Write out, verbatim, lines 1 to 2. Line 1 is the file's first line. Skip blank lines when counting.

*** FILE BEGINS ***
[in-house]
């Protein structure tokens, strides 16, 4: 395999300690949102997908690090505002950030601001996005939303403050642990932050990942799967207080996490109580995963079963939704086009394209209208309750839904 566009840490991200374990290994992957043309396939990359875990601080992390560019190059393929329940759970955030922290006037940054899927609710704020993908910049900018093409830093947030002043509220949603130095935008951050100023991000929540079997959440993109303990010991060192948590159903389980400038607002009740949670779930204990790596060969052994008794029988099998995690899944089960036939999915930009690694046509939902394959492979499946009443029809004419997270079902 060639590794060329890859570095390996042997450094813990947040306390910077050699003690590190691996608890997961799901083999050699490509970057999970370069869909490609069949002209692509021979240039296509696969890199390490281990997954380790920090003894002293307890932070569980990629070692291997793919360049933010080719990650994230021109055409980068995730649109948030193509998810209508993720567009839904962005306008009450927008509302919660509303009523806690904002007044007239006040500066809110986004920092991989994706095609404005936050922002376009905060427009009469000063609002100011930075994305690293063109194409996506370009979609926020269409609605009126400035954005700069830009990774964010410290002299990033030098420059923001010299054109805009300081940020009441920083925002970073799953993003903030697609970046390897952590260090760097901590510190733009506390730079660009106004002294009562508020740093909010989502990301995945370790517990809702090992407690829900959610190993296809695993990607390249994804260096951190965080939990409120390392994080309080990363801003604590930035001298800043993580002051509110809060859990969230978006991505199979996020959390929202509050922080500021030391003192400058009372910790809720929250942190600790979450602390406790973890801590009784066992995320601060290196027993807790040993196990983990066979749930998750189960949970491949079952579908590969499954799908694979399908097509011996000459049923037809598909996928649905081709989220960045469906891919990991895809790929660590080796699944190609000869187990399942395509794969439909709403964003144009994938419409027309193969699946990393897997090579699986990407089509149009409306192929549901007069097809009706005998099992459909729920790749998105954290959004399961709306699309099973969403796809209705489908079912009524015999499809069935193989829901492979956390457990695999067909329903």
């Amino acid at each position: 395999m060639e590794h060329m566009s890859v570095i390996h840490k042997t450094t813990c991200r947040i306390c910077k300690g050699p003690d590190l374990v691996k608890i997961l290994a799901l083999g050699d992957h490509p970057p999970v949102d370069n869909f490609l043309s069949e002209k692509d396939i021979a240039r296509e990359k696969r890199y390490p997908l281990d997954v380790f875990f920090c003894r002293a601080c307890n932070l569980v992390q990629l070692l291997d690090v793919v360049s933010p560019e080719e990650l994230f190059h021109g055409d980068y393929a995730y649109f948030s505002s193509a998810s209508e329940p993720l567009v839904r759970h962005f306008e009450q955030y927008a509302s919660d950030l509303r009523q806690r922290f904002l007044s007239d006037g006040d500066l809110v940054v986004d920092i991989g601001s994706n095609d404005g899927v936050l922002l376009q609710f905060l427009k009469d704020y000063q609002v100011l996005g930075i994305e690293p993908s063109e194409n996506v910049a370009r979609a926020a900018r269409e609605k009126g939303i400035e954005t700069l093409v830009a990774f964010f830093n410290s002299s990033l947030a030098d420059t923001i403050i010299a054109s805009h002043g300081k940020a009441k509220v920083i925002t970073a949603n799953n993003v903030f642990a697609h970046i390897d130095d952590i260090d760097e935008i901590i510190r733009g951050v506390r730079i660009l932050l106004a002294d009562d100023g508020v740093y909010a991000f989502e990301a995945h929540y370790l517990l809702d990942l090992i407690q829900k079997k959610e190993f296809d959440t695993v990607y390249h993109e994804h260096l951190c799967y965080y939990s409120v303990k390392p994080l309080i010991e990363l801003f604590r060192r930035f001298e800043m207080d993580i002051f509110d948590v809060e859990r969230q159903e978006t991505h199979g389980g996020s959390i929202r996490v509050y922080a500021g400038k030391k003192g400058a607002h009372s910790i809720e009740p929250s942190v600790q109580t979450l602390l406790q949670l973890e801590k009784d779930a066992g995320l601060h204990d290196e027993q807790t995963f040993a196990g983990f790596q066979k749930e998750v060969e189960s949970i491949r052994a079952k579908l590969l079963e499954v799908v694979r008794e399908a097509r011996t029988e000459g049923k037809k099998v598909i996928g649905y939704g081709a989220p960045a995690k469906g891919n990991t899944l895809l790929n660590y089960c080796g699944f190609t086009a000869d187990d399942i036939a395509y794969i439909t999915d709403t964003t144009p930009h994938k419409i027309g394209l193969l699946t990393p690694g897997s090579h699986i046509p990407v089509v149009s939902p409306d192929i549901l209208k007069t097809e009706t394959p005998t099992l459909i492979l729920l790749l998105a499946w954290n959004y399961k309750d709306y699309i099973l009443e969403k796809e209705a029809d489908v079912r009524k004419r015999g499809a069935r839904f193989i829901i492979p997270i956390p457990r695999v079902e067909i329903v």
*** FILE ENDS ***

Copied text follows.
[in-house]
């Protein structure tokens, strides 16, 4: 395999300690949102997908690090505002950030601001996005939303403050642990932050990942799967207080996490109580995963079963939704086009394209209208309750839904 566009840490991200374990290994992957043309396939990359875990601080992390560019190059393929329940759970955030922290006037940054899927609710704020993908910049900018093409830093947030002043509220949603130095935008951050100023991000929540079997959440993109303990010991060192948590159903389980400038607002009740949670779930204990790596060969052994008794029988099998995690899944089960036939999915930009690694046509939902394959492979499946009443029809004419997270079902 060639590794060329890859570095390996042997450094813990947040306390910077050699003690590190691996608890997961799901083999050699490509970057999970370069869909490609069949002209692509021979240039296509696969890199390490281990997954380790920090003894002293307890932070569980990629070692291997793919360049933010080719990650994230021109055409980068995730649109948030193509998810209508993720567009839904962005306008009450927008509302919660509303009523806690904002007044007239006040500066809110986004920092991989994706095609404005936050922002376009905060427009009469000063609002100011930075994305690293063109194409996506370009979609926020269409609605009126400035954005700069830009990774964010410290002299990033030098420059923001010299054109805009300081940020009441920083925002970073799953993003903030697609970046390897952590260090760097901590510190733009506390730079660009106004002294009562508020740093909010989502990301995945370790517990809702090992407690829900959610190993296809695993990607390249994804260096951190965080939990409120390392994080309080990363801003604590930035001298800043993580002051509110809060859990969230978006991505199979996020959390929202509050922080500021030391003192400058009372910790809720929250942190600790979450602390406790973890801590009784066992995320601060290196027993807790040993196990983990066979749930998750189960949970491949079952579908590969499954799908694979399908097509011996000459049923037809598909996928649905081709989220960045469906891919990991895809790929660590080796699944190609000869187990399942395509794969439909709403964003144009994938419409027309193969699946990393897997090579699986990407089509149009409306192929549901007069097809009706005998099992459909729920790749998105954290959004399961709306699309099973969403796809209705489908079912009524015999499809069935193989829901492979956390457990695999067909329903």